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Brexit and a new decade: 3 policy areas to follow in 2020 for UK Agriculture

In the aftermath of the general election, the Communications and Government Affairs team at Bayer reflect on 2019 as we take the first step into what is going to be a critical decade not just for Britain but for global agriculture.

The pressure is on to achieve the UN Sustainable Development Goals (SDGs) over the next ten years, which highlight the wide ranging yet deeply complex and integrated issues of our time such as poverty, population growth, gender inequality, and unsustainable use of land, water and energy.

As we look into the year ahead, here are three areas we all need to be prepared to ask questions, have discussions, and share our thoughts on when it comes to agricultural policy.

1. The Withdrawal Agreement

We will be plugged in to the ongoing discussions across the public and private sectors of agri-food as together we try to make sense of the implications of the transition period on farming and food production. Starting with the Oxford Farming Conference in January, we look forward to hearing different perspectives online and in person throughout the year.

2. Trade negotiations

Agriculture is a key area implicated by trade negotiations. As we enter 2020, we will finally start to learn what trade relationships the government wants and have clarification on the positioning for negotiations with the EU and further afield on agriculture.

3. Regulatory divergence and the post-Brexit ‘CAP’

How much will the UK diverge from the EU? And what will this mean for farming in the future? Will the government continue with a public money for public goods approach to a post-Brexit ‘CAP’?

The future of the UK’s regulatory framework for arable farming and more specifically crop protection, plant breeding and use of digital tools and robots is something that we at Bayer have always proactively discussed. Earlier this year, Julian Little shared our vision for a vibrant agricultural system as we navigate the withdrawal agreement, negotiate trade, and set out a new regulatory framework. A lot of work has already been done to shape the policy framework in the industry with pilot schemes under way for ELMS and the Agricultural Bill awaiting its second reading following a brief moment of turbulence in October due to the announcement of the general election.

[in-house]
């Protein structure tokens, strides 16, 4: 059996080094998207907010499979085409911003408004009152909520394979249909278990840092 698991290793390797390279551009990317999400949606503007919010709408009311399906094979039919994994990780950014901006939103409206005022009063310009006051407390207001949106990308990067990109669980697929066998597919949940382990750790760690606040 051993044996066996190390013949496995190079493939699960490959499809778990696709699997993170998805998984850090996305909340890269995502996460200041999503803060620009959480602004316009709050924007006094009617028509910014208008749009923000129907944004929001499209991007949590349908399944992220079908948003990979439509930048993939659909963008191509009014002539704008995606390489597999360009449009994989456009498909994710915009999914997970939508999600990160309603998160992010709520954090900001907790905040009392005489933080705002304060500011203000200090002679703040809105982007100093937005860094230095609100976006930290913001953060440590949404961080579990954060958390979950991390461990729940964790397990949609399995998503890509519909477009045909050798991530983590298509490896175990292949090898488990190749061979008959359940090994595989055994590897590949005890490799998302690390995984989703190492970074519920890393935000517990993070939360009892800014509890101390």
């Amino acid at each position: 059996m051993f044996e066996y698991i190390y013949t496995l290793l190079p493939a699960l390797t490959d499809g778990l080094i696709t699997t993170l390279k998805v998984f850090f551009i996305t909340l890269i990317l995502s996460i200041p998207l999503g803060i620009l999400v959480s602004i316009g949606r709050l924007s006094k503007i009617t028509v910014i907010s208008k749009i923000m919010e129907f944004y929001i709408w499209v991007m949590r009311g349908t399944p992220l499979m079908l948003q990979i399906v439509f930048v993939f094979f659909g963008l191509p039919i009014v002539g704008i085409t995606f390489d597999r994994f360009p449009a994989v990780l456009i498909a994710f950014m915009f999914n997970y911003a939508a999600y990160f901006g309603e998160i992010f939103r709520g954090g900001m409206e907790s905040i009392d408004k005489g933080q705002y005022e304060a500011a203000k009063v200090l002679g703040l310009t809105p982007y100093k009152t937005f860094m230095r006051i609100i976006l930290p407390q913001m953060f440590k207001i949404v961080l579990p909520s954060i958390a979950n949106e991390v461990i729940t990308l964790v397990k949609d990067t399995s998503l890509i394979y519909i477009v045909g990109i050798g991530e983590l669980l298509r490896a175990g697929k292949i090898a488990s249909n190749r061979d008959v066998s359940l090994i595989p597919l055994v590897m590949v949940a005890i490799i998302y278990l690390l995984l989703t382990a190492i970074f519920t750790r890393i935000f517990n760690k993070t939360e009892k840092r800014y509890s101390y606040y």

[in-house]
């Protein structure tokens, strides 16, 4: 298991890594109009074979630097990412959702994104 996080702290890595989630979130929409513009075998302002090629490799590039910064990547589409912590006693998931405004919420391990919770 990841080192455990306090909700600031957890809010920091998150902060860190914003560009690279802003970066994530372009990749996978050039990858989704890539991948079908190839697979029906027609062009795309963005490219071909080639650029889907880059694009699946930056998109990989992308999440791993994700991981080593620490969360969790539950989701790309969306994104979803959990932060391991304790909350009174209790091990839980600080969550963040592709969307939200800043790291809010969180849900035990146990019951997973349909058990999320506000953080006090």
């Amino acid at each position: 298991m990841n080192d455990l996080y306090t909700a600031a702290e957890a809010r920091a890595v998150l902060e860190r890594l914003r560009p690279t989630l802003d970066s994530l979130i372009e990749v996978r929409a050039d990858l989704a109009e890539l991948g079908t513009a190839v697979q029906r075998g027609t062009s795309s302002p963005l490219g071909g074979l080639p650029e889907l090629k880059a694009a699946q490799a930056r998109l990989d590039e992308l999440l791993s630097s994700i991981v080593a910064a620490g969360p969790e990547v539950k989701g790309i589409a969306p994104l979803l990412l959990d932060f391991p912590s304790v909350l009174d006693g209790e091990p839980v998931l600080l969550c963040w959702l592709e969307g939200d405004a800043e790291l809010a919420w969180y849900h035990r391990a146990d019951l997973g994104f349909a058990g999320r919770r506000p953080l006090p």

You might be wondering what you can do in response to all of this?

The best thing we can do is be ready and available to be active participants of policy development, so that this doesn’t become a monologue or a one way conversation. Here are a few ways to get you started:

  • Share why you do what you do

It’s clear that as an industry we are already doing a lot to communicate who we are and why we do what we do. Let’s not forget that innovation is in the very essence of the agricultural industry permeating all aspects of our lives including our enthusiasm to bridge the gap of the rural urban divide, going out of our way to engage the public on our love for farming.

  • Make sure you’re well represented

Talk to your local constituency MP, feed into industry groups that can represent you and support initiatives that are building common ground in issues that are often discussed by the general public such as food waste and the environment. It might not feel like it, but your experiences of policy really does matter. The more we can tell these stories to the right people, the better.

We must embrace the coming changes, shape them to the best of our ability and make sure the government understands the impact of its proposals on our vital industry, the environment and our rural communities. Not only that, we must be mindful of the choices and frameworks made in this country as we continue to join the rest of the world in achieving the Sustainable Development Goals by 2030.


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